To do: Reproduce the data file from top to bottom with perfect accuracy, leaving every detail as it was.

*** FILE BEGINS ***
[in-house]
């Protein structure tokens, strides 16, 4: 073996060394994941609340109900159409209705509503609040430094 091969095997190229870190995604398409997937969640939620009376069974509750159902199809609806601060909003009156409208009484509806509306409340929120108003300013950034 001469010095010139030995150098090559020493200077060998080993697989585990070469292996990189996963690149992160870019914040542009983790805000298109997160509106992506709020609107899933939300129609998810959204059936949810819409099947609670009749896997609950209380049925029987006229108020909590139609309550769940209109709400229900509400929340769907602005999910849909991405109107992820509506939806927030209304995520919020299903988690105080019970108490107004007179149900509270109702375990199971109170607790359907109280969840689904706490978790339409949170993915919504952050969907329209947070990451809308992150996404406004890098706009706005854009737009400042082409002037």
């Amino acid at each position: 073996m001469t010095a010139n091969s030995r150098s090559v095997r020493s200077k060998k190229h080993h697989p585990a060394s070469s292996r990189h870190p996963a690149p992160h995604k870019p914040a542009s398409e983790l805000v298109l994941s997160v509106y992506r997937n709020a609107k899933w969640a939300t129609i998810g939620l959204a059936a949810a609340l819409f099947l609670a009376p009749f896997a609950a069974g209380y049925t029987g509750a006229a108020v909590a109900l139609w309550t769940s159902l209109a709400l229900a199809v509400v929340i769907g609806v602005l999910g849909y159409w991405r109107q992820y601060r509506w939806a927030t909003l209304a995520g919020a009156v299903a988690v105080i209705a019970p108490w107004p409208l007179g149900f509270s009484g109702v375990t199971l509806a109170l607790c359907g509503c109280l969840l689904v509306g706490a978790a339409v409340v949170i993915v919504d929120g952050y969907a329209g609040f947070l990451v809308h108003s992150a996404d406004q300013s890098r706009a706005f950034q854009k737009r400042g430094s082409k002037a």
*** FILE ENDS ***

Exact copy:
[in-house]
């Protein structure tokens, strides 16, 4: 073996060394994941609340109900159409209705509503609040430094 091969095997190229870190995604398409997937969640939620009376069974509750159902199809609806601060909003009156409208009484509806509306409340929120108003300013950034 001469010095010139030995150098090559020493200077060998080993697989585990070469292996990189996963690149992160870019914040542009983790805000298109997160509106992506709020609107899933939300129609998810959204059936949810819409099947609670009749896997609950209380049925029987006229108020909590139609309550769940209109709400229900509400929340769907602005999910849909991405109107992820509506939806927030209304995520919020299903988690105080019970108490107004007179149900509270109702375990199971109170607790359907109280969840689904706490978790339409949170993915919504952050969907329209947070990451809308992150996404406004890098706009706005854009737009400042082409002037």
């Amino acid at each position: 073996m001469t010095a010139n091969s030995r150098s090559v095997r020493s200077k060998k190229h080993h697989p585990a060394s070469s292996r990189h870190p996963a690149p992160h995604k870019p914040a542009s398409e983790l805000v298109l994941s997160v509106y992506r997937n709020a609107k899933w969640a939300t129609i998810g939620l959204a059936a949810a609340l819409f099947l609670a009376p009749f896997a609950a069974g209380y049925t029987g509750a006229a108020v909590a109900l139609w309550t769940s159902l209109a709400l229900a199809v509400v929340i769907g609806v602005l999910g849909y159409w991405r109107q992820y601060r509506w939806a927030t909003l209304a995520g919020a009156v299903a988690v105080i209705a019970p108490w107004p409208l007179g149900f509270s009484g109702v375990t199971l509806a109170l607790c359907g509503c109280l969840l689904v509306g706490a978790a339409v409340v949170i993915v919504d929120g952050y969907a329209g609040f947070l990451v809308h108003s992150a996404d406004q300013s890098r706009a706005f950034q854009k737009r400042g430094s082409k002037a």